Quote of the Day
I'm filled with admiration for what you've achieved, and particularly for the hard work and the 'cottage industry' aspect of it.
Subscribe to our mailing list
New and Selected Essays
Edited by Jody Allen Randolph
Categories: 20th Century, 21st Century, American, Irish, Women
Imprint: Lives and Letters
Publisher: Carcanet Press
Paperback (440 pages)
(Due Sep 2024)
At her death in 2020, Eavan Boland left a formidable body of work – poems and prose. Together hey transformed Irish poetry and had a considerable impact throughout the English-speaking world. She was also a major feminist thinker and essayist. She challenged and changed Irish culture and society. This collection of her most important essays combines autobiographical and critical reflections on the events and influences that shaped her life and work. It includes work never before collected, as well as draft chapters of the memoir, Daughter, that she was working on when she died.
The book opens with substantial extracts from Object Lessons: the life of the woman and the poet in our times (1995), including ‘Outside History’ and ‘The Woman Poet: Her Dilemma’. From A Journey with Two Maps: becoming a woman poet (2011) Jody Allen Randolph, her longtime friend and editor, selects the title essay and ‘Becoming an Irish Poet’, ‘Domestic Violence’ and the celebrated ‘Letter to a Young Woman Poet’. The Uncollected Essays are full of surprises from each period of her life. The introduction tells the intertwined stories of her life and her writing, her sense of Ireland and exile, and her evolving insights into how the poet can earn, widen and share her freedoms. ‘As time went on,’ Randolph writes, ‘Boland’s prose grew clearer in focus and purpose; she argued that a poet’s work is not just to write their poems, but also to contribute to the critique by which they will eventually be judged.’
Awards won by Eavan Boland Winner, 2020 Costa Poetry Award
(The Historians) Winner, 2017 Bob Hughes Lifetime Achievement Award
Praise for Eavan Boland
'...She has a dazzling gift for marrying the poem's narrative to its underlying considerations and themes, her carefully enacted restraint heightening the impact of the frequently stunning closing image.''The poems, all of them, have that familiar, spare, feel to them - the clarity of cold water, the measured cadence, the plain diction and the leaping insight so characteristic of her mature work - but there is grief here of a depth and of a kind that chills the heart... against the darkness that eddies and gathers in this, the last book we will have from her hand, there is indeed redemptive light'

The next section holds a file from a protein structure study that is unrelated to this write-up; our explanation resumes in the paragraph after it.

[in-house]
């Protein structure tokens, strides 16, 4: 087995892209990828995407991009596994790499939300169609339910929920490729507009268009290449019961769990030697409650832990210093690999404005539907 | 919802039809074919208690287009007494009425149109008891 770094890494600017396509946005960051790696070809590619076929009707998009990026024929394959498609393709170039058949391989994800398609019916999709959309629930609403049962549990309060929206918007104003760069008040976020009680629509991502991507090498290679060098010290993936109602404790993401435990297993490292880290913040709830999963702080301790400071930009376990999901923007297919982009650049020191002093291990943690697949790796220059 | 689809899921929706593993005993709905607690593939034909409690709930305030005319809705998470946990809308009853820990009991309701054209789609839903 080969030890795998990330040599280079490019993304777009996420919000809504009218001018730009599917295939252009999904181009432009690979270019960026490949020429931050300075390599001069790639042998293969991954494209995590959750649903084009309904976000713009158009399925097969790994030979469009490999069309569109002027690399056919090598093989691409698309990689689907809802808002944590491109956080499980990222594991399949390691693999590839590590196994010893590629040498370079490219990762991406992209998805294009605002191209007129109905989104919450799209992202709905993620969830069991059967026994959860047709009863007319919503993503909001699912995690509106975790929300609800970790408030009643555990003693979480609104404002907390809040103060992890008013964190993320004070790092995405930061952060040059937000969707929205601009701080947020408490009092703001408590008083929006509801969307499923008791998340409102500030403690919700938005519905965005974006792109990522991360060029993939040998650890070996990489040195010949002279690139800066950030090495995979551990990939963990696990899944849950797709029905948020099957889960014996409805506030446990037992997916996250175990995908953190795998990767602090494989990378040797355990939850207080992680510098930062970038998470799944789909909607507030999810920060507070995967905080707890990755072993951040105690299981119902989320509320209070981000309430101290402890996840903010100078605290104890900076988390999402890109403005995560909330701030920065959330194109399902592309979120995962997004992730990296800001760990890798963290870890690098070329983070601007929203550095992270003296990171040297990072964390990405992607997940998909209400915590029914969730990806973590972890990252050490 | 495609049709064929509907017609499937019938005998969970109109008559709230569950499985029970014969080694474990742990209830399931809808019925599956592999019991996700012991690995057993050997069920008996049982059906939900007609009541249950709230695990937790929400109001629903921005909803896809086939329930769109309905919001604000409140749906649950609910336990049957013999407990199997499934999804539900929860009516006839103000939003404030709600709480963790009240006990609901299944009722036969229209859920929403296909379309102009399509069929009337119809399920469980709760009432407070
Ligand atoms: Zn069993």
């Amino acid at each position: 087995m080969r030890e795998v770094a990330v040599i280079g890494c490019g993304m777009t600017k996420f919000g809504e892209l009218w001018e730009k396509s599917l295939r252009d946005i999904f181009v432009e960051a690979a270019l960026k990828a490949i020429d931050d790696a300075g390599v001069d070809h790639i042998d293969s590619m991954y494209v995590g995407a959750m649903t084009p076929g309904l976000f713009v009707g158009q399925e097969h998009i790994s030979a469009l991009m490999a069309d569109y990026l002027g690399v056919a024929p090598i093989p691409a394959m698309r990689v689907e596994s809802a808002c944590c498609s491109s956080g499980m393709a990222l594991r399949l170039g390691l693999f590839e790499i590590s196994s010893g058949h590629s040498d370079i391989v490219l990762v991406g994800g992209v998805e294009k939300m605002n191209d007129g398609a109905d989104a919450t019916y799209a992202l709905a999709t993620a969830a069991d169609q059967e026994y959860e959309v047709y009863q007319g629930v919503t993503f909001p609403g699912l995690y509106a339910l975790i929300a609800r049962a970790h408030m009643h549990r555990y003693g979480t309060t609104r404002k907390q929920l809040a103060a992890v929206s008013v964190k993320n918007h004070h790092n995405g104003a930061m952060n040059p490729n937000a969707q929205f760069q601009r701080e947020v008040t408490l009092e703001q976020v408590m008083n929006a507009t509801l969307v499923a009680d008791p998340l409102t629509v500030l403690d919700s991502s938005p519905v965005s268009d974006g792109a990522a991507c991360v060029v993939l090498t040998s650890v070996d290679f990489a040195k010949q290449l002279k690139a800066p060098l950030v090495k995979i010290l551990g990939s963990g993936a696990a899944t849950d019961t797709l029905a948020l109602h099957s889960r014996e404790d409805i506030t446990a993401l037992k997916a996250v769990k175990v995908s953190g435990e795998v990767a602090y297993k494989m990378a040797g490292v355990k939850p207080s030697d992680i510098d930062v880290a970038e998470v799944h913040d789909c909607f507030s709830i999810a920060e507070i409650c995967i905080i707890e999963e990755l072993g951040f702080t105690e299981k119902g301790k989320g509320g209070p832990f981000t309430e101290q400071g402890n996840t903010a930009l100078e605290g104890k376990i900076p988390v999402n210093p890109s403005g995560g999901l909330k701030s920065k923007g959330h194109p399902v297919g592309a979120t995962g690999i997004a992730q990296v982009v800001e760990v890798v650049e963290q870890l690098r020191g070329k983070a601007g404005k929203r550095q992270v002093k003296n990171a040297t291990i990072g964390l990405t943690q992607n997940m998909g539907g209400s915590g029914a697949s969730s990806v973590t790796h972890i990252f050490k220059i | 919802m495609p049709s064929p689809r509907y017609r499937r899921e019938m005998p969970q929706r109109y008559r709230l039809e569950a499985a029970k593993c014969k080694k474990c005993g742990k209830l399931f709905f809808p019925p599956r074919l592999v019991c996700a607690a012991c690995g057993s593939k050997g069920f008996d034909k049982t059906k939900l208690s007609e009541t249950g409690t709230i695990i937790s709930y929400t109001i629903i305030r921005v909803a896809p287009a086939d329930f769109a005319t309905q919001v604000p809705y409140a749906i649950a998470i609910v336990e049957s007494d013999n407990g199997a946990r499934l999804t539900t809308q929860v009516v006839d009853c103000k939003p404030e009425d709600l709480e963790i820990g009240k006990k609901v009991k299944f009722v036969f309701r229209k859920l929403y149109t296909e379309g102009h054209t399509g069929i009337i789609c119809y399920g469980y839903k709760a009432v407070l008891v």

Maya C. Popa, Poetry Review
Theo Dorgan, Dublin Review of Books
'This is a fitting tribute to a poet whose work has revised history as we know it and whose talent will be much missed.''The first poem in Boland's book, The Fire Gilder, is one of the best Irish poems of the past half-century.'
Poetry Book Society Winter Bulletin
Colm Tóibín, The Irish Times
'Truly consumable, enjoyable and emotive... all the things that great poetry should be.'
Jasmine Reads, YouTube
'[The Historians] zooms in with characteristic musicality and intelligence on what the stories that are often overlooked - those of women'
Rishi Dastidar, The Guardian Poetry Books of the Year 2020
'It is, as came to be expected from Boland, filled with stories of ordinary Irish women, sensitively rendered in her understated verse. In revisiting the otherwise erased experiences of her subjects, Boland asks us to reconfigure our own understanding of the past, though she acknowledges the difficulties of that, too'
The New Statesman
'There's a poignancy here that is hard to avoid... This modest collection is welcome and those who have not read Boland - few though they may be - will find here at least an introduction to her always-potent art. For others, it will serve as a coda to a poetic life well lived.'
Books Ireland Magazine
'It feels, reading it in the wake of her death, to be unsettlingly prophetic, a fitting close to the life's work of a great poet'
Seán Hewitt, The Irish Times
'... a rich, unsettling moral adventure in memory and responsibility.'
Eavan Boland's A Journey with Two Maps: Becoming a Woman Poet contains essays both personal and public written in a tone urgent and wise, with astute observations on her own trajectory as a poet and the work of Elizabeth Bishop, Sylvia Plath and Paula Meehan, among others.
Colm Toibin, The Irish Times, Our Favourite Books of 2011
We thank the Arts Council England for their support and assistance in this interactive Project.
This website ©2000-2023 Carcanet Press Ltd